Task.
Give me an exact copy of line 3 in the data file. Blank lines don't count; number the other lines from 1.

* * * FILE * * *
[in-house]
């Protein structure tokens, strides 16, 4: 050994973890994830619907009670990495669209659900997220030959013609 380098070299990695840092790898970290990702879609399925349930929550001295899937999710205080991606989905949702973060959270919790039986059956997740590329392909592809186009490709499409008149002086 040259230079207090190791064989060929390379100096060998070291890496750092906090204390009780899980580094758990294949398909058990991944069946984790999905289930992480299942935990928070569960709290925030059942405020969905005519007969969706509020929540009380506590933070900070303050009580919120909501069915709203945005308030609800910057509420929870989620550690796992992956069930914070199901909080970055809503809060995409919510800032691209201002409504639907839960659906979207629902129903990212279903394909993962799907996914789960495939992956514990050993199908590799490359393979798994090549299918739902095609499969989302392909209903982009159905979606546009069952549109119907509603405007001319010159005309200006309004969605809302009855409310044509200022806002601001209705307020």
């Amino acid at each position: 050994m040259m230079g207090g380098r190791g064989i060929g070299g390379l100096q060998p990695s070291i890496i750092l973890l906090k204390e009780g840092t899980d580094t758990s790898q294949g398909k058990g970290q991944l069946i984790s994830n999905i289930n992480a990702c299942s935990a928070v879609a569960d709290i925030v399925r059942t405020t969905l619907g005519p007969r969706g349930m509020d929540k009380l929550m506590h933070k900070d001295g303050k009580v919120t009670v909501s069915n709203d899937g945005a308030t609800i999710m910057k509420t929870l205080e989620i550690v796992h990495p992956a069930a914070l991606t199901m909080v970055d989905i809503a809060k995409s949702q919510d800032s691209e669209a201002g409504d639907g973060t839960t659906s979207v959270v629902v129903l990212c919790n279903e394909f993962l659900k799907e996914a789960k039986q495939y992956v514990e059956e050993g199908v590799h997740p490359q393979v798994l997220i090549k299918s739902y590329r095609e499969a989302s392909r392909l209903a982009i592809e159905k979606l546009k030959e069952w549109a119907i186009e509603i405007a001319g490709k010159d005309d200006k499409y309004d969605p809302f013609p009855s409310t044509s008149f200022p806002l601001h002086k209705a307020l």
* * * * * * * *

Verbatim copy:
């Amino acid at each position: 050994m040259m230079g207090g380098r190791g064989i060929g070299g390379l100096q060998p990695s070291i890496i750092l973890l906090k204390e009780g840092t899980d580094t758990s790898q294949g398909k058990g970290q991944l069946i984790s994830n999905i289930n992480a990702c299942s935990a928070v879609a569960d709290i925030v399925r059942t405020t969905l619907g005519p007969r969706g349930m509020d929540k009380l929550m506590h933070k900070d001295g303050k009580v919120t009670v909501s069915n709203d899937g945005a308030t609800i999710m910057k509420t929870l205080e989620i550690v796992h990495p992956a069930a914070l991606t199901m909080v970055d989905i809503a809060k995409s949702q919510d800032s691209e669209a201002g409504d639907g973060t839960t659906s979207v959270v629902v129903l990212c919790n279903e394909f993962l659900k799907e996914a789960k039986q495939y992956v514990e059956e050993g199908v590799h997740p490359q393979v798994l997220i090549k299918s739902y590329r095609e499969a989302s392909r392909l209903a982009i592809e159905k979606l546009k030959e069952w549109a119907i186009e509603i405007a001319g490709k010159d005309d200006k499409y309004d969605p809302f013609p009855s409310t044509s008149f200022p806002l601001h002086k209705a307020l």